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Mikaela Macklin, left, and Greg Allen. Mikaela Macklin, left, and Greg Allen.

Strokes of Genius

Two stand out in a crowded field of scholar-athletes.
By Coleen L. Geraghty

This story is featured in the summer 2014 issue of 360:The Magazine of San Diego State University. 

San Diego State University set a school record this year with its highest score ever on the annual Academic Progress Report released by the NCAA.

That adds up to a lot of success stories, but the most outstanding belong to the Aztecs named student-athletes of 2014.

Baseball outfielder Greg Allen and swimmer Mikaela Macklin won the honors by demonstrating excellence in academics, athletics, leadership and character.

Both student-athletes are destined to be enshrined in the Aztec Hall of Fame for their achievements in the pool and on the field. But they also shine in the classroom with GPAs above 3.5 and multiple-year spots on the Mountain West All-Academic teams.

Power in the pool

Macklin set all kinds of records during her swim career at SDSU. She holds school titles in the 200- and 400-meter individual medleys, 200-meter breaststroke and 800-meter free relay.

This year, she won the Mountain West Senior Recognition Award—determined by MW coaches—as part of the 800-meter freestyle relay championship team that set the division meet record.

The May ’14 graduate was MW Swimmer of the Year in 2013 and qualified for the NCAA championships in three events last year. She was honored as a MW scholar-athlete and a member of the MW All-Academic Team in each of her years at SDSU.

Macklin also qualified for the NCAA Championships this year, earning honorable mention All-America honors by finishing 12th overall in the 200 individual medley.

Her accomplishment helped the Aztecs place 27th of 51 teams competing in the NCAA championships, the highest rank ever achieved by the SDSU swimming and diving team.

Macklin’s athletic spunk spilled over into the classroom. Graduating with a 3.74 GPA, she received the Most Outstanding Student award from the Department of Journalism and Media Studies at commencement.

Department faculty recalled Macklin’s work ethic, initiative and capacity for leadership. In one class, she volunteered to call the White House press secretary for a spontaneous telephone interview.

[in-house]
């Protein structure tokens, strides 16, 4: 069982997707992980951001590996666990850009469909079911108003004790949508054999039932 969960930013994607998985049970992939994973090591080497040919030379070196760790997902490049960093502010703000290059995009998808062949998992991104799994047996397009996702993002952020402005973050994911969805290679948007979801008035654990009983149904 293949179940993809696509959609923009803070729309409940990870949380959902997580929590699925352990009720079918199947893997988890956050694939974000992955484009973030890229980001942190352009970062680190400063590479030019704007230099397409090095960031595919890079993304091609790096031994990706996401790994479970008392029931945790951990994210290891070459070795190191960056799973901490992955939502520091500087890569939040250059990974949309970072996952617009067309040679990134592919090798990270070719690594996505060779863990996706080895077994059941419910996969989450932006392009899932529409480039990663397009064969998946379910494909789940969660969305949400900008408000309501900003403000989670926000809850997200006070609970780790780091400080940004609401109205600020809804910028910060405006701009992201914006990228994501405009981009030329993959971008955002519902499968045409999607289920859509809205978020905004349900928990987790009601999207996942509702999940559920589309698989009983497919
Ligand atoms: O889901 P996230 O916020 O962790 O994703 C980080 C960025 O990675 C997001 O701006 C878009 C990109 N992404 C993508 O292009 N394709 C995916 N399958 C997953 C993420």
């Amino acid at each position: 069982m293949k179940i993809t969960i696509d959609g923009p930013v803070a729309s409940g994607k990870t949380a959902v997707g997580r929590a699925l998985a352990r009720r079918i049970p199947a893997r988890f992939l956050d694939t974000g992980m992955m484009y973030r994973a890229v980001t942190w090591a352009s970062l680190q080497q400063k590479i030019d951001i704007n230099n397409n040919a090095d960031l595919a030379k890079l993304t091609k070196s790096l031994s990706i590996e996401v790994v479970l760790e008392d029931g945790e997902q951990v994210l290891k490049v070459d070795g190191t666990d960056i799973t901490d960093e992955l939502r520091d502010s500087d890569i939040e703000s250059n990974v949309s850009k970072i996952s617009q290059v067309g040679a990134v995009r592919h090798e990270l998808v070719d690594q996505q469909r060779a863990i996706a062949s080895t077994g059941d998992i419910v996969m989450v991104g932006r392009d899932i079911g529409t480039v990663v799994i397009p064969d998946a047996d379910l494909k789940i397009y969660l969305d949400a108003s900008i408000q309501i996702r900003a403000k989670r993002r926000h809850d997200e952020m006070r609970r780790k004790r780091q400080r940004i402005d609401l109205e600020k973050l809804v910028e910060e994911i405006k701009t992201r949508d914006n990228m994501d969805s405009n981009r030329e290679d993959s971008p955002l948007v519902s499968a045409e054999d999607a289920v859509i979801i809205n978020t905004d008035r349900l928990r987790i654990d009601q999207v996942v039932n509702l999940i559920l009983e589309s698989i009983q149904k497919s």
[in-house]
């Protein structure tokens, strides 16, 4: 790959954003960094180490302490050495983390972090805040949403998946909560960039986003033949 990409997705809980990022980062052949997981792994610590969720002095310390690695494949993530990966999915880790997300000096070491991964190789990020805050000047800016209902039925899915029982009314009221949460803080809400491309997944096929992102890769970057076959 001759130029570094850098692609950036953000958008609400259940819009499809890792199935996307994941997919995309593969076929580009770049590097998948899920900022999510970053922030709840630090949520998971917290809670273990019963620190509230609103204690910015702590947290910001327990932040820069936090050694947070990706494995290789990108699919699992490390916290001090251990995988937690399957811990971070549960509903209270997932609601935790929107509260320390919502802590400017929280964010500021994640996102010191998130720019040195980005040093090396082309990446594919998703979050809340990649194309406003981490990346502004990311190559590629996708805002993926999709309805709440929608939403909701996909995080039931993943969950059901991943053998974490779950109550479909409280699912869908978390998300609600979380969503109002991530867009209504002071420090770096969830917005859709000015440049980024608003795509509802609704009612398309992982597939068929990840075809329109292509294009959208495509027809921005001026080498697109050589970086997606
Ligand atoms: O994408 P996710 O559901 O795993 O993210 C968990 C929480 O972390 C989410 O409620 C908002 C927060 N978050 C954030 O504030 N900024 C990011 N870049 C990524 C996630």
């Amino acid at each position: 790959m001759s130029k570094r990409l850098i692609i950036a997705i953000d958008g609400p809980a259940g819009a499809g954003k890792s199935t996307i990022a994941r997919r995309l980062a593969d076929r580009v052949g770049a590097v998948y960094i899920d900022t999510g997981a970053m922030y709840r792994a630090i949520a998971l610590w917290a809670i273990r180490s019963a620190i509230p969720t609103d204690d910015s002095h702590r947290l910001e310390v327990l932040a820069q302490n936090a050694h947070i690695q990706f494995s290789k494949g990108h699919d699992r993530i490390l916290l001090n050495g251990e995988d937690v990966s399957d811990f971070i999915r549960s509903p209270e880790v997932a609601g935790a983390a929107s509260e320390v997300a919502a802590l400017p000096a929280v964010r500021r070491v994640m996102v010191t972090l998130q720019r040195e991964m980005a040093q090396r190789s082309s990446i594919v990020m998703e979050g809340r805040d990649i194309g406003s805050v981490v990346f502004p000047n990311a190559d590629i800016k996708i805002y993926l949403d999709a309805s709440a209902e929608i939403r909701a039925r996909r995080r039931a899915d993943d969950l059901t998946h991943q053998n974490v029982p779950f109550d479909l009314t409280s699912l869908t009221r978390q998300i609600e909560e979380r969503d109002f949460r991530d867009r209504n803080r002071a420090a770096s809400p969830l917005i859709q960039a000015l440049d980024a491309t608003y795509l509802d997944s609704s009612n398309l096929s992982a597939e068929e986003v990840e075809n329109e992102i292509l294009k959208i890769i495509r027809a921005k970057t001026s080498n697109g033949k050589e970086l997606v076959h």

Through her internship work with the California State Games last summer, the grass roots U.S. Olympic Committee program increased its social media presence by 10 percent on Facebook and 23 percent on Twitter.

Flair on the field

No crystal ball necessary to predict a bright future for Greg Allen.

The Aztec outfielder was selected by the Cleveland Indians during the second day of the MLB draft in June based on his .307 batting average and his team rank of third in hits (77), second in runs scored (52), and first in stolen bases (25).

The prowess of Allen and teammates catapulted Aztec baseball to a MW championship this year and earned SDSU a berth in the NCAA baseball tournament for the third time in six years.

Allen’s individual achievements include a spot on the 2013 NCAA regional All-Tournament team and two years on both the MW academic All-Conference team and the MW All-Tournament team.

He is also a two-time winner of the prestigious Arthur Ashe Jr. Sports Scholars Award, which honors undergraduate students of color who exemplify the standards set by tennis great Arthur Ashe Jr.

Among players and coaches, Allen is known as a gifted communicator. Mark Martinez, recently named executive head coach of Aztec baseball, described him as intelligent and mature, with the ability to defuse situations through give and take.

“Greg does have a little bit of Eddie Haskell in him,” Martinez said. “You’ll be debating, and he’ll hit you with a zinger—nothing hurtful—but it catches you off guard. He’ll get you to laugh at yourself.”

A business management major with a 3.52 GPA, Allen expects to train with the Indians’ minor league system this summer before returning to SDSU in the fall to complete his degree.